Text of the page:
Several presentations used interactive puzzles and computer avatars to teach children conversational skills or how to read expressions. For instance, one popular project involved the Disney animated character Crush from “Finding Nemo” in an interactive animated show at Disney’s Epcot called “Turtle Talk.” In this show, an actor operates the Crush character remotely using hidden cameras to view his audience. This allows the actor to modulate his interactions in response to specific situational information. The professional Disney actors are also trained to modulate their voice and elicit social interactions such as imitations through engaging games, vocal play and banter. Researchers discovered that young children with autism and minimal verbal skill responded to the turtle with both spontaneous and delayed imitation of vocalizations and gestures. Some children even initiated spontaneous questions, something their parents reported they had never done. These early pilot results are promise as an alternative and engaging therapy to increase arousal level for greater sustained attention and learning.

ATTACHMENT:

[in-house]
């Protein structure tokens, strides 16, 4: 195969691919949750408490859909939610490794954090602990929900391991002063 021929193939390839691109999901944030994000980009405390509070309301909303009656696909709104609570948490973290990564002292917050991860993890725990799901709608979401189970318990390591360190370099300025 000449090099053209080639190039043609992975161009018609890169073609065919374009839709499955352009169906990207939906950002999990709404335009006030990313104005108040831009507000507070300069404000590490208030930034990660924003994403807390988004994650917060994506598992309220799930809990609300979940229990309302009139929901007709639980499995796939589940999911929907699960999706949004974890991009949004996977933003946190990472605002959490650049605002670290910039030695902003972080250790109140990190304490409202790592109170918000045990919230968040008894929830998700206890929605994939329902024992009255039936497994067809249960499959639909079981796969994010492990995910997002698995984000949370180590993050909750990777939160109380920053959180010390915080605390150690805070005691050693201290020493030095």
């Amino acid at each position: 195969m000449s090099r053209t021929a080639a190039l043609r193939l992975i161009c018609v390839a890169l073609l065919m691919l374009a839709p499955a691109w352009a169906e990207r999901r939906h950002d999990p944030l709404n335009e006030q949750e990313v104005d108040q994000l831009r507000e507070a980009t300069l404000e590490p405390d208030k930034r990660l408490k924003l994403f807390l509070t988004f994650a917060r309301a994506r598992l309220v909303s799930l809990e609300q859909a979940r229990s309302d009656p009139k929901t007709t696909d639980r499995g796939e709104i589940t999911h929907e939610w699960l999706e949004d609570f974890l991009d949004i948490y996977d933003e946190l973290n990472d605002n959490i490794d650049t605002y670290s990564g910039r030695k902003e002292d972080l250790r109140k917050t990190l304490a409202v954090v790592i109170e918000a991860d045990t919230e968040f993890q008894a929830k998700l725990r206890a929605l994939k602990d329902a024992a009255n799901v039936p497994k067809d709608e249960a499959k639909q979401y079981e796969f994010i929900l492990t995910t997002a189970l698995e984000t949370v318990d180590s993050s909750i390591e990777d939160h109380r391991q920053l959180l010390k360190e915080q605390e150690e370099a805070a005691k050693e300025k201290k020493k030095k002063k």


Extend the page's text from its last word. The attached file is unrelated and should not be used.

Emma Brightman attended the Tech Demo with her father Jay and her babysitter Nicole Jacobs. “The interactive computer games were definitely her favorite,” they said afterwards, as a smiling Emma emerged from the room.